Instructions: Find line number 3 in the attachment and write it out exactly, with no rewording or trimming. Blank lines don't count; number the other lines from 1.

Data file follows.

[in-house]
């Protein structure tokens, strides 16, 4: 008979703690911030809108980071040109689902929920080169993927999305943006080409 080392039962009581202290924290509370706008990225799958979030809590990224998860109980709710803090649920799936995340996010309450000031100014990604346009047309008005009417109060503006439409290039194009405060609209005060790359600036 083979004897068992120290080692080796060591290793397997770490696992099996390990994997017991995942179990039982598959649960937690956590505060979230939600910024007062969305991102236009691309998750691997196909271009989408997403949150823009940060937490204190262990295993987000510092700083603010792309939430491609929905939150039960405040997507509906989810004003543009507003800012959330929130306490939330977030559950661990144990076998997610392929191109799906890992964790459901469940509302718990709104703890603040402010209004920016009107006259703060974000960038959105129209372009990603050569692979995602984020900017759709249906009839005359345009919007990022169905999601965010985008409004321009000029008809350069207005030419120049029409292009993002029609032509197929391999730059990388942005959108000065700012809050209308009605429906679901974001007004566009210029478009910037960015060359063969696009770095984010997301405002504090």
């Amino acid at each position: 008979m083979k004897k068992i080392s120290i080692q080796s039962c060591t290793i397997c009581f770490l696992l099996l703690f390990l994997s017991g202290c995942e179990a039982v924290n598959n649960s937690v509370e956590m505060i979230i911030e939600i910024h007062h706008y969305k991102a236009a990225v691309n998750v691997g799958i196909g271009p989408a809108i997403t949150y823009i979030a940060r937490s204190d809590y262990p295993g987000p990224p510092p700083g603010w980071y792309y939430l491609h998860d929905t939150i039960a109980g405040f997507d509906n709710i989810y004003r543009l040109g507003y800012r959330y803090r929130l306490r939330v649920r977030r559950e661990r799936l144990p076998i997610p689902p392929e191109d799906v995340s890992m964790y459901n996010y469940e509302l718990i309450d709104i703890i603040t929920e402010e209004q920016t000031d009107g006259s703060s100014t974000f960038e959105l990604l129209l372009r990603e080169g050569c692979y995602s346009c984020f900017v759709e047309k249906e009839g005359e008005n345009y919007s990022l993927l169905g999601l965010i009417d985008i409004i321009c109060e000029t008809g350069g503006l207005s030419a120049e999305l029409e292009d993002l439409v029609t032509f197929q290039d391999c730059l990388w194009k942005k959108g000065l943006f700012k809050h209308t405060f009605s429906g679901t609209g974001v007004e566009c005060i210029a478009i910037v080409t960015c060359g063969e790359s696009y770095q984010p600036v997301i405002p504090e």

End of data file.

């Amino acid at each position: 008979m083979k004897k068992i080392s120290i080692q080796s039962c060591t290793i397997c009581f770490l696992l099996l703690f390990l994997s017991g202290c995942e179990a039982v924290n598959n649960s937690v509370e956590m505060i979230i911030e939600i910024h007062h706008y969305k991102a236009a990225v691309n998750v691997g799958i196909g271009p989408a809108i997403t949150y823009i979030a940060r937490s204190d809590y262990p295993g987000p990224p510092p700083g603010w980071y792309y939430l491609h998860d929905t939150i039960a109980g405040f997507d509906n709710i989810y004003r543009l040109g507003y800012r959330y803090r929130l306490r939330v649920r977030r559950e661990r799936l144990p076998i997610p689902p392929e191109d799906v995340s890992m964790y459901n996010y469940e509302l718990i309450d709104i703890i603040t929920e402010e209004q920016t000031d009107g006259s703060s100014t974000f960038e959105l990604l129209l372009r990603e080169g050569c692979y995602s346009c984020f900017v759709e047309k249906e009839g005359e008005n345009y919007s990022l993927l169905g999601l965010i009417d985008i409004i321009c109060e000029t008809g350069g503006l207005s030419a120049e999305l029409e292009d993002l439409v029609t032509f197929q290039d391999c730059l990388w194009k942005k959108g000065l943006f700012k809050h209308t405060f009605s429906g679901t609209g974001v007004e566009c005060i210029a478009i910037v080409t960015c060359g063969e790359s696009y770095q984010p600036v997301i405002p504090e």